(4/3141) Echocardiographic and morphological correlations in tetralogy of Fallot.
AIMS: Our aim was to clarify the location and structure of the outlet septum relative to the free-standing subpulmonary infundibulum in the setting of tetralogy of Fallot and to examine its relationship to the other components of the subpulmonary outflow tract, determining their potential influence on clinical outcome. METHODS AND RESULTS: We studied prospectively 41 patients with tetralogy of Fallot (mean age 14 +/- 10.9 months) prior to surgical repair, and compared them with 15 patients undergoing closure of a ventricular septal defect associated with malalignment of the outlet septum but no subpulmonary infundibular stenosis (Eisenmenger ventricular septal defect), and 20 healthy controls. We also examined available autopsied hearts from cases with uncorrected tetralogy of Fallot (8) and Eisenmenger ventricular septal defect (13). Data were indexed for body surface area, and diameter of the tricuspid valve, respectively. The overall length of the subpulmonary infundibulum, including the extent of the muscular outlet septum, was significantly greater for patients with tetralogy of Fallot compared to normals (2.34 +/- 0.6 vs 1.46 +/- 0.34 cm/BSA0.5, P<0.001), whereas the difference between those with tetralogy of Fallot and an Eisenmenger ventricular septal defect was confined to the degree of narrowing of the subpulmonary outlet (0.43 +/- 0.22 vs 2.17 +/- 0.64 cm/BSA0.5, P<0.001). Within the tetralogy of Fallot group, there were linear relationships between deviation of the outlet septum (r= -0.61, P<0.005) and the diameter of the pulmonary valvar orifice (r=0.75, P<0.001), suggesting that growth of the pulmonary arteries may be related to this feature. When patients requiring a transannular patch as part of their surgical repair were compared with those not needing this procedure, differences were found in the diameter of the pulmonary valvar orifice and the pulmonary trunk, but not in the dimensions of the outlet septum. CONCLUSION: The position of the outlet septum in relationship to the remainder of the muscular subpulmonary infundibulum represents a hallmark of tetralogy of Fallot, permitting its differentiation from Eisenmenger ventricular septal defects and normal hearts. (+info)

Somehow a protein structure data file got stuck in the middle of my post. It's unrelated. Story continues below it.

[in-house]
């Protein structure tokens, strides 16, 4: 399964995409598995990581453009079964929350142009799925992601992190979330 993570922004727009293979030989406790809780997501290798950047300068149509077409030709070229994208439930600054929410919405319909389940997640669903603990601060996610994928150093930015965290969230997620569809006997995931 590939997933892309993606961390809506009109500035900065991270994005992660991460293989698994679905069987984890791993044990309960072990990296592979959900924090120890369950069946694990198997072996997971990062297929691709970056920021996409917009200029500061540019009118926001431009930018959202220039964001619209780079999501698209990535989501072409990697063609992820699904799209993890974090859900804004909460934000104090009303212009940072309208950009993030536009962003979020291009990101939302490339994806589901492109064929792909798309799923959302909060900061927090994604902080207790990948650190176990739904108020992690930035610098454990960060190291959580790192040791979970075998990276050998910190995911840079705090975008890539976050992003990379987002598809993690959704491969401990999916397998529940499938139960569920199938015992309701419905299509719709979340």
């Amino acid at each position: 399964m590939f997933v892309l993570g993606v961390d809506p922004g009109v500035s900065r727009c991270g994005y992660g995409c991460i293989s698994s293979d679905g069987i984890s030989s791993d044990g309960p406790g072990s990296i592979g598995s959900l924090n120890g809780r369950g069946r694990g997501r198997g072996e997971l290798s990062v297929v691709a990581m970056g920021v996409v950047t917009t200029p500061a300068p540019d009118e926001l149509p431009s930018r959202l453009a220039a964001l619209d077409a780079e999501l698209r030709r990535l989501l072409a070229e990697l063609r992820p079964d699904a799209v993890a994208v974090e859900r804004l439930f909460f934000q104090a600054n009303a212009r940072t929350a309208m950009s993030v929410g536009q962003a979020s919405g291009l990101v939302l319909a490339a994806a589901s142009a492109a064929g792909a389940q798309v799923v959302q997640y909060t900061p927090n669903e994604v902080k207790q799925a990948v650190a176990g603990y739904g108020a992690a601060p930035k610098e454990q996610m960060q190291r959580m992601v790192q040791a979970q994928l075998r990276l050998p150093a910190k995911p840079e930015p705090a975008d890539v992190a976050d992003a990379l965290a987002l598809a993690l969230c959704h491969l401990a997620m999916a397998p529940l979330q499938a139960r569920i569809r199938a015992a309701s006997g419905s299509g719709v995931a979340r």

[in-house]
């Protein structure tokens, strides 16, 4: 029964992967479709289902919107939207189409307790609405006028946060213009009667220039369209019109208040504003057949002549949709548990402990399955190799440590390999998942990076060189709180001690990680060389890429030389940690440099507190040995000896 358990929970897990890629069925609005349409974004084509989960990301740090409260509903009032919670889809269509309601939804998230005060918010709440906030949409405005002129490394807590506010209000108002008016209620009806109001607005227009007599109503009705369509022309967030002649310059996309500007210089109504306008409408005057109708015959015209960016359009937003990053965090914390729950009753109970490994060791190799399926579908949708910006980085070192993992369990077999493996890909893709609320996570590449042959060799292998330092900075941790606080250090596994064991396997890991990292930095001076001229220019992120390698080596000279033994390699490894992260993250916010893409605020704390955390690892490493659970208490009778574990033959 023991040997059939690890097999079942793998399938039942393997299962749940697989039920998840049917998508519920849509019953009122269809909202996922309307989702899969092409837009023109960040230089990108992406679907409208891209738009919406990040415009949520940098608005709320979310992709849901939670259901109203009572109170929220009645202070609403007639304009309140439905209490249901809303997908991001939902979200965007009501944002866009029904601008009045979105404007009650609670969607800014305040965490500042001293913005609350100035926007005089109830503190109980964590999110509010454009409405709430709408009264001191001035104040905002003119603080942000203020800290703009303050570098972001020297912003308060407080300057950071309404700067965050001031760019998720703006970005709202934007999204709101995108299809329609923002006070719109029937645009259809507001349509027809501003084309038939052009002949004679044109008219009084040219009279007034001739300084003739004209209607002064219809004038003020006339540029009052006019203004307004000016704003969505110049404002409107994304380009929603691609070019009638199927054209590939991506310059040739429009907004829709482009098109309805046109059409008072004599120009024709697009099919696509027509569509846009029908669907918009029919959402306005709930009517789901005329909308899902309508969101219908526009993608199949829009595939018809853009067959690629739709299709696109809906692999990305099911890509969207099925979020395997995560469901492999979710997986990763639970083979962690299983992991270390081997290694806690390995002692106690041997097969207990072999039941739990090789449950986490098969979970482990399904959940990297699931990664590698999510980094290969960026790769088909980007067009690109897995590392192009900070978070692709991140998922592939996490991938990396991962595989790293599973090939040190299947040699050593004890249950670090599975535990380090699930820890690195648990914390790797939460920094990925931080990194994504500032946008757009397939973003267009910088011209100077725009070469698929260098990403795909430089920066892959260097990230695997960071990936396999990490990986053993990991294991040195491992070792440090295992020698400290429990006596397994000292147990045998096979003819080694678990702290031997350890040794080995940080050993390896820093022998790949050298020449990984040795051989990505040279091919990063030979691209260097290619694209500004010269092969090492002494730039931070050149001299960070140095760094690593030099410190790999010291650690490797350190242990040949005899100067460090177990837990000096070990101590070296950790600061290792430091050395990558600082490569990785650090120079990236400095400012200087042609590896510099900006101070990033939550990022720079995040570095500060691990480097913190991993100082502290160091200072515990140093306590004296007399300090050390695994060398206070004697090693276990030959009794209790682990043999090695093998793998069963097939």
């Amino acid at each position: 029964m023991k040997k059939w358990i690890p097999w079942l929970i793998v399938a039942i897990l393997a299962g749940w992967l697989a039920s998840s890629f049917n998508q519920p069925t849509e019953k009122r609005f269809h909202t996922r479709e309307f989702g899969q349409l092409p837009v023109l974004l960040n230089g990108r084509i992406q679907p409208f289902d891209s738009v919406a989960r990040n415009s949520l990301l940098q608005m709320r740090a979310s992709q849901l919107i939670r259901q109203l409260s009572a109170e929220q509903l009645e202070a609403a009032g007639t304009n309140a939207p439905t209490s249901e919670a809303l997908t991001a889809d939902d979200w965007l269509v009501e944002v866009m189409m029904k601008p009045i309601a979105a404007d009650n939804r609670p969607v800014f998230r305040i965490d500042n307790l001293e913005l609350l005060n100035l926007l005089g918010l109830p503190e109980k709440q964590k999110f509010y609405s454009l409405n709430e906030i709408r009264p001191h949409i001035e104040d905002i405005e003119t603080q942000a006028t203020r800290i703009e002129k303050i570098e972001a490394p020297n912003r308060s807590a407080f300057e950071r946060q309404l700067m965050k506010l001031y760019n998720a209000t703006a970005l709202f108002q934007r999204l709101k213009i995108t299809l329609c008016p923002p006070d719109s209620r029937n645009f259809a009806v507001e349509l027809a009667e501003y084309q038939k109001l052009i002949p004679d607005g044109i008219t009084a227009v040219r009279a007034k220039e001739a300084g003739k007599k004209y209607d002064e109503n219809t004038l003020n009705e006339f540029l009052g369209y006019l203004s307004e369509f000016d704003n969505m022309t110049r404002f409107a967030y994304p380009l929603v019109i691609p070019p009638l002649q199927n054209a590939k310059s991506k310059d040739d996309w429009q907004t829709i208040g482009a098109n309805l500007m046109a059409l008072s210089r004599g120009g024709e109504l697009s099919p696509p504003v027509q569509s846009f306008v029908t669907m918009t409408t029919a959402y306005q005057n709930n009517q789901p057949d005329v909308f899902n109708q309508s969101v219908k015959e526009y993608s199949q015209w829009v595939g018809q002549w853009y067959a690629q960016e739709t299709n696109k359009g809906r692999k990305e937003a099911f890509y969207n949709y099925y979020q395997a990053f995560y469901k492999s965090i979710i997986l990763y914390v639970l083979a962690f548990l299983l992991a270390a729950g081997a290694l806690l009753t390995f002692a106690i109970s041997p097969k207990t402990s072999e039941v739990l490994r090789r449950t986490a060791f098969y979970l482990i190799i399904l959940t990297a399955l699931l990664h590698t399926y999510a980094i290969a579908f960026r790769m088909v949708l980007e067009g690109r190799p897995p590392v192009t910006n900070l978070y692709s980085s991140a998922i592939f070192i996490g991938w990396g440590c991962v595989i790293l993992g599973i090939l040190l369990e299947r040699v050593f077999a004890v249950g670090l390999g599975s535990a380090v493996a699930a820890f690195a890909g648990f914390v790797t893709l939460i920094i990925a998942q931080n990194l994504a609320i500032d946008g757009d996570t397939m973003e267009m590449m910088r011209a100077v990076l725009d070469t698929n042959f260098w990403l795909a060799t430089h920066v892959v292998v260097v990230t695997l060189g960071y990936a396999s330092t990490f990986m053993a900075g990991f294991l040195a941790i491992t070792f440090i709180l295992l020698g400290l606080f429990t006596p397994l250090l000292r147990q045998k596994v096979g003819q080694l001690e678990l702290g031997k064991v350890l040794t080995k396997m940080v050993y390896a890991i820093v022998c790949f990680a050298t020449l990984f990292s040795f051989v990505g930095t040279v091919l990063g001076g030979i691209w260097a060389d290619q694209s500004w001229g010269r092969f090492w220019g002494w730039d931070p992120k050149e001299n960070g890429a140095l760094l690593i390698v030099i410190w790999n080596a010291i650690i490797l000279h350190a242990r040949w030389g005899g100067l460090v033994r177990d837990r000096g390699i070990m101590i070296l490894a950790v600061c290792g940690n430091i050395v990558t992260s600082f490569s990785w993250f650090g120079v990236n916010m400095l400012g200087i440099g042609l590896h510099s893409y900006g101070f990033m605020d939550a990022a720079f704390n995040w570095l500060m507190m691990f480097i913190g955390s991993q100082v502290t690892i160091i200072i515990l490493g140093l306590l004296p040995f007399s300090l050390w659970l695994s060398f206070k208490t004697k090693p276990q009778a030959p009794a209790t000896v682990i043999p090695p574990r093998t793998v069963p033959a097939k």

(5/3141) Modified Fontan operation. Considerations for the determination of the appropriate procedure.
BACKGROUND: Although the surgical results of the modified Fontan operation continues to improve, there are various advantages and disadvantages in terms of the post operative condition associated with the Fontan modifications. Late morbidity and mortality are mainly due to arrhythmias, thromboembolic complications, systemic venous hypertension and infective endocarditis. We reported our experience of the modified Fontan operation to determine an appropriate procedure for each patient. METHODS AND RESULTS: Seven patients (ranging from the age 1-14 years) underwent a modified Fontan operation including a lateral tunnel (n = 1), extracardiac conduit (n = 2) and autogenous atrial tunnel (n = 4). There was one hospital death due to sepsis in which the patient underwent lateral tunnel procedure. The mean follow up of another six patients was 20 months (ranging from 1-39 months) and all patients were classified as NYHA class I, and remained in normal sinus rhythm without any thromboembolic complications. CONCLUSIONS: When using the autogenous atrial tunnel, there are potential advantages; it is not associated with thromboembolism or endocarditis and has growth potential. However, in high-risk patients with increased pulmonary vascular resistance, impaired ventricular function and pre-operative atrial arrhythmias, it appears reasonable to use an extracardiac conduit. (+info)